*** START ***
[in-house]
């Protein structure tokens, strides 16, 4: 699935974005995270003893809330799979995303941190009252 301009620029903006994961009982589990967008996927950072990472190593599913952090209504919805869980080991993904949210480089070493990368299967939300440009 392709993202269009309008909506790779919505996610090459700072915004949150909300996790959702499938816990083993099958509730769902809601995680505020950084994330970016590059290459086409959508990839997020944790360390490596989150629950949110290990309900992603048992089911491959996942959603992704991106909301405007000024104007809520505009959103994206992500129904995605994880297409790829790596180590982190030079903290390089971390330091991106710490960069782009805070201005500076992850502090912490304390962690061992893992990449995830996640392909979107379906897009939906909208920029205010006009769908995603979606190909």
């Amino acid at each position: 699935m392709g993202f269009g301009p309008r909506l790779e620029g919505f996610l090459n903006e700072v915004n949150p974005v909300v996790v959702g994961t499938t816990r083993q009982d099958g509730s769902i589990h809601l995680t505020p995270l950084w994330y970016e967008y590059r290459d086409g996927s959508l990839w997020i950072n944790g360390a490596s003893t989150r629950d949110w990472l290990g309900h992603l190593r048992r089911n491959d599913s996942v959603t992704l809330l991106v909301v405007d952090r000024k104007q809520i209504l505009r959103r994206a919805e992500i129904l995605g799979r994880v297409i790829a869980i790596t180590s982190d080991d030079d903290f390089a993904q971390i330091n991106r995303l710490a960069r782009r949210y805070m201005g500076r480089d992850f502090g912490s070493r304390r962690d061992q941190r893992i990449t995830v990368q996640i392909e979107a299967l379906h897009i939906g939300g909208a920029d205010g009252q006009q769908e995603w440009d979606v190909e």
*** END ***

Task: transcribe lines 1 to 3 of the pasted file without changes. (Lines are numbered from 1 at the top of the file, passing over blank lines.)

[in-house]
């Protein structure tokens, strides 16, 4: 699935974005995270003893809330799979995303941190009252 301009620029903006994961009982589990967008996927950072990472190593599913952090209504919805869980080991993904949210480089070493990368299967939300440009 392709993202269009309008909506790779919505996610090459700072915004949150909300996790959702499938816990083993099958509730769902809601995680505020950084994330970016590059290459086409959508990839997020944790360390490596989150629950949110290990309900992603048992089911491959996942959603992704991106909301405007000024104007809520505009959103994206992500129904995605994880297409790829790596180590982190030079903290390089971390330091991106710490960069782009805070201005500076992850502090912490304390962690061992893992990449995830996640392909979107379906897009939906909208920029205010006009769908995603979606190909």
């Amino acid at each position: 699935m392709g993202f269009g301009p309008r909506l790779e620029g919505f996610l090459n903006e700072v915004n949150p974005v909300v996790v959702g994961t499938t816990r083993q009982d099958g509730s769902i589990h809601l995680t505020p995270l950084w994330y970016e967008y590059r290459d086409g996927s959508l990839w997020i950072n944790g360390a490596s003893t989150r629950d949110w990472l290990g309900h992603l190593r048992r089911n491959d599913s996942v959603t992704l809330l991106v909301v405007d952090r000024k104007q809520i209504l505009r959103r994206a919805e992500i129904l995605g799979r994880v297409i790829a869980i790596t180590s982190d080991d030079d903290f390089a993904q971390i330091n991106r995303l710490a960069r782009r949210y805070m201005g500076r480089d992850f502090g912490s070493r304390r962690d061992q941190r893992i990449t995830v990368q996640i392909e979107a299967l379906h897009i939906g939300g909208a920029d205010g009252q006009q769908e995603w440009d979606v190909e």